Well it’s full-blown summer now for Garden Blogger’s Bloom Day and there is no difficulty in finding flowers in bloom. I shared our wealth of lilies a few days ago so I think it’s only fair to look at some of the other flowers that are strutting their stuff right now.
As is our custom we have a couple of rows of annual flowers just for picking in the garden, including zinnias, marigolds, cosmos, nasturtium, and sunflowers as well as a bunch of gladiolus that carried over from year to year.
The Cosmos and Zinnias are both so easy to grow from direct seeding in the garden and they provide so many pretty colors for arrangements.
The sunflowers provide a similarly long period of bloom and pickable flowers for the inside.
The sunflowers also have tremendous interest for the birds and bees. If you let them go to seed they become a magnet for goldfinches and indigo buntings. And the zinnias and cosmos are frequented by butterflies, bees, and hummingbirds. The hummingbirds can also be seen hovering near the gladiolus. Two of my favorite glads are ‘Margaret Rose’ and ‘Jester’ which are mirror reversed colors.
The glads can be found all around the house right now.
Other annual flowers that are brightening the garden right now are the Cleome and Celosia.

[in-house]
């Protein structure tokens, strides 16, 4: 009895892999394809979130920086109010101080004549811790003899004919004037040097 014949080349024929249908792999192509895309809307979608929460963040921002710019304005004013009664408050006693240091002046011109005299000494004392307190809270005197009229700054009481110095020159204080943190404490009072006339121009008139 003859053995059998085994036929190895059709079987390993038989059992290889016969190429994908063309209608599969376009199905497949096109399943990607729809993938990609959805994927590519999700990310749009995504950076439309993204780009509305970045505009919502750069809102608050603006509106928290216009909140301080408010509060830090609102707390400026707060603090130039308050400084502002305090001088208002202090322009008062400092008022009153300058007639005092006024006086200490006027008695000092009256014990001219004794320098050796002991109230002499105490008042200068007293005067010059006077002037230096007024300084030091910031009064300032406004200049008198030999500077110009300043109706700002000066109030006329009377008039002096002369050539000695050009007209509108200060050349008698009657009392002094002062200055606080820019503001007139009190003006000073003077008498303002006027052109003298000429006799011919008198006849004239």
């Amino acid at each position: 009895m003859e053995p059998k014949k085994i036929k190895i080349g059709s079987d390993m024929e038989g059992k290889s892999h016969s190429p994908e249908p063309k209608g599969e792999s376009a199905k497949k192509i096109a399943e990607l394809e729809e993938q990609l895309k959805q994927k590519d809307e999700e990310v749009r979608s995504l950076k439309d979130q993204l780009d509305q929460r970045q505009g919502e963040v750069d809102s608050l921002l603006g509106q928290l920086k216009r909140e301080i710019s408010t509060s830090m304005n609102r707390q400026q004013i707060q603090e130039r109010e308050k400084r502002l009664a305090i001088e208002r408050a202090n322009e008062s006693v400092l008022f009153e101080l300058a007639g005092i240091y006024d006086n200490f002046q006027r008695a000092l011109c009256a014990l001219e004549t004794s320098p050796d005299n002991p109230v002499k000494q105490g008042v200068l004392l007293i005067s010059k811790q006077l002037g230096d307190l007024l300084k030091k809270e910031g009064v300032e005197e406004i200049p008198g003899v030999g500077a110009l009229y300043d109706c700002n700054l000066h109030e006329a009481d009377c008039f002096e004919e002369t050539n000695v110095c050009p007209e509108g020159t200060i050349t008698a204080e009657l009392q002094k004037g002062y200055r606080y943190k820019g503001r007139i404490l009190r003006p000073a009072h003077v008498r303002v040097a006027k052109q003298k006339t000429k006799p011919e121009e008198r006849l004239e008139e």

This is the Celosia ‘Flamingo Feather’ and it seems to have a particular appeal for a wide variety of insects. For some reason it is twice as tall (at least 3 feet) as the nominally same plant that I grew last year. It has totally outgrown its spot on the edge of the front garden (notice it behind the black-eyed susans).
Now it would not fair to the garden if I didn’t share some perennials too. The Joe-Pye weed is getting taller every day.
Don’t you wonder what they called this beauty before Joe Pye started dispensing it as a medicine?
The crocosmia are starting to fill in behind the lilies. The biggest patch that we have is ‘Lucifer’ with as brilliant a red as you are going to find.
I suppose if you wanted to increase your Crocosmia, you could dig these in the fall and spread out the little corms, but even just left alone they seem to be multiplying just fine. The only difficulty is keeping them upright as they have predilection for flopping.
In the front garden we’ve planted another Crocosmia, ‘Walcroy’, which has a brilliant orange/yellow color.
Think of the Crocosmia as miniature glads that are very hardy and productive. I am enjoying them more every year.
Let me finish this posting with a brilliant red daylily. I don’t know the variety, but I do know that year after year it continues to display the kind of red that most daylilies lust after and don’t achieve.
I’m sure this came from the kids in Boston, the source of many good things…
I also want to encourage readers to visit May Dreams Gardens to see what other bloggers are growing and to follow Carol’s pilgrimage to Elizabeth Lawrence’s house in North Carolina. Since in a very real sense that is the source of Garden Blogger’s Bloom Days, it’s worth reading about her quest for the root of it all.